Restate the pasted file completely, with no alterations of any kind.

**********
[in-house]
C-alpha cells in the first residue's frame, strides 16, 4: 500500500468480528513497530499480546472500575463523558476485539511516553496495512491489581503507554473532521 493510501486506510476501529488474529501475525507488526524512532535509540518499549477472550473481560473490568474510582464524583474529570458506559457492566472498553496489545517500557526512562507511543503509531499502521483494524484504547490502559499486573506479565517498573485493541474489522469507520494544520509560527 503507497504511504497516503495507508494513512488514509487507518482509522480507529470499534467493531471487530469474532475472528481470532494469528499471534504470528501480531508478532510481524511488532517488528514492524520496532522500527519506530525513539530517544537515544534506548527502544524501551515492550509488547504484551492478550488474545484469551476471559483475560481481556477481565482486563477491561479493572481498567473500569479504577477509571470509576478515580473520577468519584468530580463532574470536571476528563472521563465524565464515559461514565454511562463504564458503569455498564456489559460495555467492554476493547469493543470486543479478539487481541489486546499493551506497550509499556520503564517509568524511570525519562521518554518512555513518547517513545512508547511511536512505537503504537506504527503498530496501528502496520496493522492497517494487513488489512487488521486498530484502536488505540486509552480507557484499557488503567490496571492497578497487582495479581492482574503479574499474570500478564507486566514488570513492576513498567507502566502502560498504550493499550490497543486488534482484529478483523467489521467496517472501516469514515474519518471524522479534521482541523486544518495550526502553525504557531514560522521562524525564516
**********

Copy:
[in-house]
C-alpha cells in the first residue's frame, strides 16, 4: 500500500468480528513497530499480546472500575463523558476485539511516553496495512491489581503507554473532521 493510501486506510476501529488474529501475525507488526524512532535509540518499549477472550473481560473490568474510582464524583474529570458506559457492566472498553496489545517500557526512562507511543503509531499502521483494524484504547490502559499486573506479565517498573485493541474489522469507520494544520509560527 503507497504511504497516503495507508494513512488514509487507518482509522480507529470499534467493531471487530469474532475472528481470532494469528499471534504470528501480531508478532510481524511488532517488528514492524520496532522500527519506530525513539530517544537515544534506548527502544524501551515492550509488547504484551492478550488474545484469551476471559483475560481481556477481565482486563477491561479493572481498567473500569479504577477509571470509576478515580473520577468519584468530580463532574470536571476528563472521563465524565464515559461514565454511562463504564458503569455498564456489559460495555467492554476493547469493543470486543479478539487481541489486546499493551506497550509499556520503564517509568524511570525519562521518554518512555513518547517513545512508547511511536512505537503504537506504527503498530496501528502496520496493522492497517494487513488489512487488521486498530484502536488505540486509552480507557484499557488503567490496571492497578497487582495479581492482574503479574499474570500478564507486566514488570513492576513498567507502566502502560498504550493499550490497543486488534482484529478483523467489521467496517472501516469514515474519518471524522479534521482541523486544518495550526502553525504557531514560522521562524525564516